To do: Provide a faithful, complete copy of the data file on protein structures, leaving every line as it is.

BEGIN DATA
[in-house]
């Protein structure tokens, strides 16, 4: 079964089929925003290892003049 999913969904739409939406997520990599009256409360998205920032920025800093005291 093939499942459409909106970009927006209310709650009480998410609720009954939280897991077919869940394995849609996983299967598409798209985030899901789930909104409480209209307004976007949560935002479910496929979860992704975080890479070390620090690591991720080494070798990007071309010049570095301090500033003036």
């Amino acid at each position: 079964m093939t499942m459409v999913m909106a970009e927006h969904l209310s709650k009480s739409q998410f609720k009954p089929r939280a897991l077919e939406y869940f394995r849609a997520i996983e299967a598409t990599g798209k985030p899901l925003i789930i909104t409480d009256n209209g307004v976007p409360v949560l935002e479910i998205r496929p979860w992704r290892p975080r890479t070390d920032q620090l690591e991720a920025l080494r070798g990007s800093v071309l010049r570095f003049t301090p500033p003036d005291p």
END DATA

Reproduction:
[in-house]
């Protein structure tokens, strides 16, 4: 079964089929925003290892003049 999913969904739409939406997520990599009256409360998205920032920025800093005291 093939499942459409909106970009927006209310709650009480998410609720009954939280897991077919869940394995849609996983299967598409798209985030899901789930909104409480209209307004976007949560935002479910496929979860992704975080890479070390620090690591991720080494070798990007071309010049570095301090500033003036």
């Amino acid at each position: 079964m093939t499942m459409v999913m909106a970009e927006h969904l209310s709650k009480s739409q998410f609720k009954p089929r939280a897991l077919e939406y869940f394995r849609a997520i996983e299967a598409t990599g798209k985030p899901l925003i789930i909104t409480d009256n209209g307004v976007p409360v949560l935002e479910i998205r496929p979860w992704r290892p975080r890479t070390d920032q620090l690591e991720a920025l080494r070798g990007s800093v071309l010049r570095f003049t301090p500033p003036d005291p």